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Bolivia’s outstanding political theorist René Zavaleta Mercado (1937–84) passed through different intellectual stages, and one of his key theoretical concerns was to understand how knowledge reflected local historical processes and struggles. From the late 1950s to mid-1960s, revolutionary nationalism provided his ideological orientation, and he served as a diplomat (1958–62), congressman (1962–63), and minister of mines and petroleum (1964) for the Revolutionary Nationalist Movement (mnr). In the late 1960s to early 1970s, he entered a more orthodox Marxist phase, in which he stressed the historical centrality of the working class in popular struggle. After the coup of General Hugo Banzer Suárez, in 1971, he left the country, and in Mexico he entered his final phase, which was characterized by a more creative and heterodox Marxist approach, influenced by the Italian thinker Antonio Gramsci. Zavaleta cultivated an essayistic literary style that was highly distinctive, dense and abstract, suggestive and elusive.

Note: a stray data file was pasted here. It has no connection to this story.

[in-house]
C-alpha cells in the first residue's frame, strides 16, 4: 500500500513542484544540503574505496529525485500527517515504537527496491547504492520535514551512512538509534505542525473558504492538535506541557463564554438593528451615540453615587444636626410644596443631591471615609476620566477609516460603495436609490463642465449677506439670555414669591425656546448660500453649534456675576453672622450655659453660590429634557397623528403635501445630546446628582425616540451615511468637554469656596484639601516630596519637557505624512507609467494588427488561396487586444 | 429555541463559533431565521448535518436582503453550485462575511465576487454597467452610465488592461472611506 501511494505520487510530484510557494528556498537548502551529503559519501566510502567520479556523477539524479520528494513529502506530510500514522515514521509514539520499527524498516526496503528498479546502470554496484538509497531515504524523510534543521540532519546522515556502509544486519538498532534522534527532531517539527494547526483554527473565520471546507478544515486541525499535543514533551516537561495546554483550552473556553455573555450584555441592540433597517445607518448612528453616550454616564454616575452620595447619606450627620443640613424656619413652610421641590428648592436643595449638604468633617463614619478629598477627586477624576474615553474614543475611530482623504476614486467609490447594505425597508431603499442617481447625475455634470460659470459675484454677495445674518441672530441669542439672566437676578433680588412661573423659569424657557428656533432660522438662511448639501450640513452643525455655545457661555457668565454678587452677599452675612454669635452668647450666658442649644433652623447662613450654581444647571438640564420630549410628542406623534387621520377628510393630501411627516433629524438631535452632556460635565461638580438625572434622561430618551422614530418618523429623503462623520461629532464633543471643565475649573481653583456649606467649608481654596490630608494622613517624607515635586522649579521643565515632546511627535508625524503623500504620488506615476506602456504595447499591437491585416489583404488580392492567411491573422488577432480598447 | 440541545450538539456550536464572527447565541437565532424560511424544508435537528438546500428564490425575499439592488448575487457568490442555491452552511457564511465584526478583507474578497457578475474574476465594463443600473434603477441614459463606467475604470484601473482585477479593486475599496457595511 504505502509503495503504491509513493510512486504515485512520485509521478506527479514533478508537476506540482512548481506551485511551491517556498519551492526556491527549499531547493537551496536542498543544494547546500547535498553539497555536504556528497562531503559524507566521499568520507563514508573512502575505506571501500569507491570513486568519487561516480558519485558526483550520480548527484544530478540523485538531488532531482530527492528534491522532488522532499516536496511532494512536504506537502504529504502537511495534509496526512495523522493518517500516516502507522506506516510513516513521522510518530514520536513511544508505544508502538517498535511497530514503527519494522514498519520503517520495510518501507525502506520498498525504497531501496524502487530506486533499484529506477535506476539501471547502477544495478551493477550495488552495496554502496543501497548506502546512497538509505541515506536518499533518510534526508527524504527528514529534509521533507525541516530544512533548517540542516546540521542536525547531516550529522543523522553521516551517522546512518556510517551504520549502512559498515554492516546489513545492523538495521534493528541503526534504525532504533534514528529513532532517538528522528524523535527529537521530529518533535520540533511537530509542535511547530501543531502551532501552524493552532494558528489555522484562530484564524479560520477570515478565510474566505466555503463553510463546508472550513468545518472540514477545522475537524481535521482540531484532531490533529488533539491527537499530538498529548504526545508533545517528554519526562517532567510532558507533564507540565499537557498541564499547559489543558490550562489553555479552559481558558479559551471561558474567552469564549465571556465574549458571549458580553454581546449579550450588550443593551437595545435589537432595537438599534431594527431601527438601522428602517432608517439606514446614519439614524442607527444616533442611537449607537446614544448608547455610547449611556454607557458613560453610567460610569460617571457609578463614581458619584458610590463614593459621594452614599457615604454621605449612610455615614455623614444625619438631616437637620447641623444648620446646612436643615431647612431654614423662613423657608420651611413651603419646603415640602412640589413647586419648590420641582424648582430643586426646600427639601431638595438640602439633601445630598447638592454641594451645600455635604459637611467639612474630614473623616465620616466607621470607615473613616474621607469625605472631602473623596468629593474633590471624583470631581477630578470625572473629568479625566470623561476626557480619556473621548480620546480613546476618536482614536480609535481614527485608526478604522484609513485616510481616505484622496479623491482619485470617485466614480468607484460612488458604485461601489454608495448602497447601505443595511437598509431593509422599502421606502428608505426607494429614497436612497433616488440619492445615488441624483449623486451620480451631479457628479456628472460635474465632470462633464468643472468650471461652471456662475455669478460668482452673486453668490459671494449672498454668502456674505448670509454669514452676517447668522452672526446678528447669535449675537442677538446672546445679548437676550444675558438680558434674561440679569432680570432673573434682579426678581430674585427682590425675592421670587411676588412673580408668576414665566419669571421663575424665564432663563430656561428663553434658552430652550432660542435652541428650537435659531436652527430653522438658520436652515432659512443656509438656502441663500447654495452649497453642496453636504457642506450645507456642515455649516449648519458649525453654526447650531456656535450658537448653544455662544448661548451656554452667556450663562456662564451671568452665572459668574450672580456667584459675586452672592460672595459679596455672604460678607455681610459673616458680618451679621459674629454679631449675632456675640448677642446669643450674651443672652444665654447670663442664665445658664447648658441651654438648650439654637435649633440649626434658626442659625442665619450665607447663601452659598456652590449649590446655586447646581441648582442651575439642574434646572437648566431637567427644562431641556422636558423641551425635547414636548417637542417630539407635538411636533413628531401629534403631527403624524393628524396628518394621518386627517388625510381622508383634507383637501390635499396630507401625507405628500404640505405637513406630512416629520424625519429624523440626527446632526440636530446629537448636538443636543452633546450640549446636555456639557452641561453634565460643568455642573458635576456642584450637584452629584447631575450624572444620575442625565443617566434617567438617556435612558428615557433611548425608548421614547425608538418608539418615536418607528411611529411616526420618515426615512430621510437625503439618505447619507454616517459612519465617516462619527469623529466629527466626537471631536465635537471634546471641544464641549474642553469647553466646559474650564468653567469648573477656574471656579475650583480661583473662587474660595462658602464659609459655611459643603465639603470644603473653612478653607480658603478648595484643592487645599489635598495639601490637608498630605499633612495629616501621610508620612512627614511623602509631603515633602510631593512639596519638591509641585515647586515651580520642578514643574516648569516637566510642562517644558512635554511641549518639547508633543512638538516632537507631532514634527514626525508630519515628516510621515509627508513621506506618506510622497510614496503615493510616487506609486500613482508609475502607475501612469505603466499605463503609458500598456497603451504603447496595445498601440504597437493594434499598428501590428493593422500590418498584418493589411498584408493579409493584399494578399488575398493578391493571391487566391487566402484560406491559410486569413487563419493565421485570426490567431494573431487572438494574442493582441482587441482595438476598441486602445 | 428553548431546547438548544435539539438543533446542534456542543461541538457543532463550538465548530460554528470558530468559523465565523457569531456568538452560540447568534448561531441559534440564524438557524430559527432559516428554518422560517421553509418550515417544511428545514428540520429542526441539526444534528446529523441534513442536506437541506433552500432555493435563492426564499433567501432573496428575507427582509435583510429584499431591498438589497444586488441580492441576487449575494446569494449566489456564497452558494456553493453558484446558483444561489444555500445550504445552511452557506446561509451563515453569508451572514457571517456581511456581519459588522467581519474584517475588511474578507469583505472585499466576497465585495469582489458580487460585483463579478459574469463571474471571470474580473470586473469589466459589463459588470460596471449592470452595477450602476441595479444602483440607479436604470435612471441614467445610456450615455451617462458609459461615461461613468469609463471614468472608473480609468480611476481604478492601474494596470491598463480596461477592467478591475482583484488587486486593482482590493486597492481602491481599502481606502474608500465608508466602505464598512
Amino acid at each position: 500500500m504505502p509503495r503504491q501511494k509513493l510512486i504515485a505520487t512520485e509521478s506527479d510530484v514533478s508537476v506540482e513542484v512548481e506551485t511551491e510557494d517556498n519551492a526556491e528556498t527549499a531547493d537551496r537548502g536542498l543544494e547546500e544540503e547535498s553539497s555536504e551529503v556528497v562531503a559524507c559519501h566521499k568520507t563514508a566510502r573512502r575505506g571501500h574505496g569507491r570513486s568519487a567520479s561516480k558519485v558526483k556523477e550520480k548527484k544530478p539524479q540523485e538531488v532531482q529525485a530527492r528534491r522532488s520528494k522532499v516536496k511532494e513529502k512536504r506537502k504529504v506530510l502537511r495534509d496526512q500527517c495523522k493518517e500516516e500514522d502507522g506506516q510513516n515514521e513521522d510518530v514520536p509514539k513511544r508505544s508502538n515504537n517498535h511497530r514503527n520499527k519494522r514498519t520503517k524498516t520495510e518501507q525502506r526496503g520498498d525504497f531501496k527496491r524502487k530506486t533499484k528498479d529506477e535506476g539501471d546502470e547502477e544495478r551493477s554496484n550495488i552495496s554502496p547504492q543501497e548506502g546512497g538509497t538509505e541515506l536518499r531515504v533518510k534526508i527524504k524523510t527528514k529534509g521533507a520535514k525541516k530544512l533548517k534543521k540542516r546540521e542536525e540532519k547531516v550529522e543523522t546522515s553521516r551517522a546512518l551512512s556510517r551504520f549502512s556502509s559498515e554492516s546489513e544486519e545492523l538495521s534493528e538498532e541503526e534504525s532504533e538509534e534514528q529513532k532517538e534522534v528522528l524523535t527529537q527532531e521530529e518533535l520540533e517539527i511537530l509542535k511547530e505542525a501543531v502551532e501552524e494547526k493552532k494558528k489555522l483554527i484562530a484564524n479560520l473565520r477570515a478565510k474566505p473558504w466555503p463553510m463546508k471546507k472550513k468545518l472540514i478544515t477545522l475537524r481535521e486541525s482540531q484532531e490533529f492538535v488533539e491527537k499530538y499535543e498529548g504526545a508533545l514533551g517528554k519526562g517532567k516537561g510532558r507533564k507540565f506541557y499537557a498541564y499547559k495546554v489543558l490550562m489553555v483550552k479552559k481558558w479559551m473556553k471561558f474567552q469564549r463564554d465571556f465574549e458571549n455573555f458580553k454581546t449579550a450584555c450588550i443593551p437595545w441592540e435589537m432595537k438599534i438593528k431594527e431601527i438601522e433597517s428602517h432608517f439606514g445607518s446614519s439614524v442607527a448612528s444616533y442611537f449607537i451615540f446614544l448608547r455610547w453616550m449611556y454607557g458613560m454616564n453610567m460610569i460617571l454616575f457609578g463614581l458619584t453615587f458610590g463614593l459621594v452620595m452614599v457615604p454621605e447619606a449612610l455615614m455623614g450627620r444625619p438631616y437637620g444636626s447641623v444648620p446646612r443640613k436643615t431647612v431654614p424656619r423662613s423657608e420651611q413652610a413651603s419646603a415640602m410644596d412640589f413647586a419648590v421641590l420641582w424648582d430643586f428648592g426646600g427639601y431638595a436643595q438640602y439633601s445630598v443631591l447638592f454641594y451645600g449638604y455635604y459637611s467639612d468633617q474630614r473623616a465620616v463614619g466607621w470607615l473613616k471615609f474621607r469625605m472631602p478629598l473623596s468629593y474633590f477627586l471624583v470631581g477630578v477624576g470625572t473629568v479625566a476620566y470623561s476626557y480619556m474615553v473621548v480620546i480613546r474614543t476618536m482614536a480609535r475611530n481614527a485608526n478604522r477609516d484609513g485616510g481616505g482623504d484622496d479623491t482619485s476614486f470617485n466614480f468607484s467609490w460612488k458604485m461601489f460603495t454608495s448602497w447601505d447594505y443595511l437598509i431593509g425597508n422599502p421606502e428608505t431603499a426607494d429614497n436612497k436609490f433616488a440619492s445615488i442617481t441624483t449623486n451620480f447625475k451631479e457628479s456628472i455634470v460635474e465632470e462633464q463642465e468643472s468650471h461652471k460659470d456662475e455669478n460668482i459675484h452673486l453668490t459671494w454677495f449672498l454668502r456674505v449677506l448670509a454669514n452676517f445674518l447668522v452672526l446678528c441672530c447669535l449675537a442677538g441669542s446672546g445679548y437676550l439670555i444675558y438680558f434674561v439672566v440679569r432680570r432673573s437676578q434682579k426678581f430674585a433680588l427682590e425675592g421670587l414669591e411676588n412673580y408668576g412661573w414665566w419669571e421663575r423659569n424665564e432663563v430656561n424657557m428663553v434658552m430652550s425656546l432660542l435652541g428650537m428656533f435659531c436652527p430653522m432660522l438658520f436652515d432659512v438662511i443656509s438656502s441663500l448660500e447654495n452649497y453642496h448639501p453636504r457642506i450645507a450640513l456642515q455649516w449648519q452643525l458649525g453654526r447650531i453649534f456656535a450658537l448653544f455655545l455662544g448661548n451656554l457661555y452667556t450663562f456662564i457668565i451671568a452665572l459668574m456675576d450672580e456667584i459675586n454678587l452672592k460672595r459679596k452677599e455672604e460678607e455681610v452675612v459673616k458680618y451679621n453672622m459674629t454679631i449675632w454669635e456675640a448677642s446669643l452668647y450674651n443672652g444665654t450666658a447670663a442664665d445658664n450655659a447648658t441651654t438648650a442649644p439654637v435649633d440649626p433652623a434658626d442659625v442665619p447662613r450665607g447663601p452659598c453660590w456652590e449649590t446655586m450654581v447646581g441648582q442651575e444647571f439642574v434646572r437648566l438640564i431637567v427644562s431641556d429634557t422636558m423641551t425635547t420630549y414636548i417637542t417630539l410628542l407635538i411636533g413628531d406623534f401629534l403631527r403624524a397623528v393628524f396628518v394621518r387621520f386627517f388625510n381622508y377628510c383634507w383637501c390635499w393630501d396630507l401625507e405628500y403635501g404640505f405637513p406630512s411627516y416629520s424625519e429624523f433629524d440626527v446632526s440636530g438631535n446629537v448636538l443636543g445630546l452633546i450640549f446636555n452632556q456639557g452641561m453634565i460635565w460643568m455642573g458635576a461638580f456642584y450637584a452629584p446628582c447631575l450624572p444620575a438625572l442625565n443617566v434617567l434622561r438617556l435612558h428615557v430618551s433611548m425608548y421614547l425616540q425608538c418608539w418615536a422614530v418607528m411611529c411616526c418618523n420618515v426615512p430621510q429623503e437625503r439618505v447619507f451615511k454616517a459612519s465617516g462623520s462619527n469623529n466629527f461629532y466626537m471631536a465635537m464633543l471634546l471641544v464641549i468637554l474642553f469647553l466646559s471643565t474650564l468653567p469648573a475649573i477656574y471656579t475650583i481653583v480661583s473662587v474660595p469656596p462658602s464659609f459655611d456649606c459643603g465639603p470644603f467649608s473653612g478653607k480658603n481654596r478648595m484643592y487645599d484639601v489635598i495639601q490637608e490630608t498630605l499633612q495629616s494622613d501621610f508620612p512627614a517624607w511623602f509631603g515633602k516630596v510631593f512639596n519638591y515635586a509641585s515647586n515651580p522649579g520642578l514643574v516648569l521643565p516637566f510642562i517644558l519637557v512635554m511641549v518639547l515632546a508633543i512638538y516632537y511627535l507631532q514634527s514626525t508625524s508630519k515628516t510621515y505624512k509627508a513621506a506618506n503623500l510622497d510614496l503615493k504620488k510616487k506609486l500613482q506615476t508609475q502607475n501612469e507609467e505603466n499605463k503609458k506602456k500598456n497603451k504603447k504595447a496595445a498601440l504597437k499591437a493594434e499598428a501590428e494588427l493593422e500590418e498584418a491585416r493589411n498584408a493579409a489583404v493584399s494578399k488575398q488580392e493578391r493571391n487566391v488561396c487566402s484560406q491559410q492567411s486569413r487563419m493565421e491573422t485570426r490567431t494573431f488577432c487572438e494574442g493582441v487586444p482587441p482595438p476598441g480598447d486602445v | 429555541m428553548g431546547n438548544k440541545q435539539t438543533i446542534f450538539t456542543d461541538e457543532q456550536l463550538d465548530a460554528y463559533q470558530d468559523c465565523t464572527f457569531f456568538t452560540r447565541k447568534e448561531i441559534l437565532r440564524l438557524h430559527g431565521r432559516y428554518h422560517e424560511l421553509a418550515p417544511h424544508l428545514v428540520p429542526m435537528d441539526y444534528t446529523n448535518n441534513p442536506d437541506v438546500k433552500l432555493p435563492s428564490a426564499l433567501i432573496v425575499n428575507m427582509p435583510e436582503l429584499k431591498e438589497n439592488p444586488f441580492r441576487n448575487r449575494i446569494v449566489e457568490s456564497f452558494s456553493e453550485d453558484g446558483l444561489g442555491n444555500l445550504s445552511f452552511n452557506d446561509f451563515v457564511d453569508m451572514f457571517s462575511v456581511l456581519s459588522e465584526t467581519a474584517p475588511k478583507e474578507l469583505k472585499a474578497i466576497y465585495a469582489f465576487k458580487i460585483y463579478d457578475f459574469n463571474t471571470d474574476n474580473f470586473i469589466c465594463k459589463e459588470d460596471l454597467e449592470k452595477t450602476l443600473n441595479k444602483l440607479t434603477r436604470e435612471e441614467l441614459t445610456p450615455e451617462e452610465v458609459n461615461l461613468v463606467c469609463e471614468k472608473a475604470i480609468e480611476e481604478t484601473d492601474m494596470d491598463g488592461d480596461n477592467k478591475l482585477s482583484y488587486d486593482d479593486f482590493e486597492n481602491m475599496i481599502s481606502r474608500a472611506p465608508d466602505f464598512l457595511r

Zavaleta wrote his essay “The Masses in November” (1983) in the wake of the powerful general strike called by the Bolivian Workers Central (cob) in November 1979. The mobilization brought together mineworkers and Aymara peasant unions, and their alliance overthrew the dictatorship of General Alberto Natusch Busch and opened the way for the restoration of democracy. Zavaleta saw this as an exceptional moment of political crisis which unified diverse social forces around a popular nationalist political project and consciousness. He conceived of Bolivia as a social formation comprising different modes of production (capitalism, feudalism, communalism) which were normally not unified economically or culturally. This social and economic fragmentation he referred to metaphorically as abigarramiento (literally, a motley array of colors). Only crises such as the Chaco War, the revolution of 1952, or the general strike of November 1979 were capable of generating such “intersubjective” national relations and sentiment, or as he put it, “the pathetic unity of diversity.” Such moments of breakthrough for popular sectors allowed for society to be revealed, despite its normal masking by state power, and to see itself. The general crisis was thus a method of self-knowledge for a normally fragmented society.

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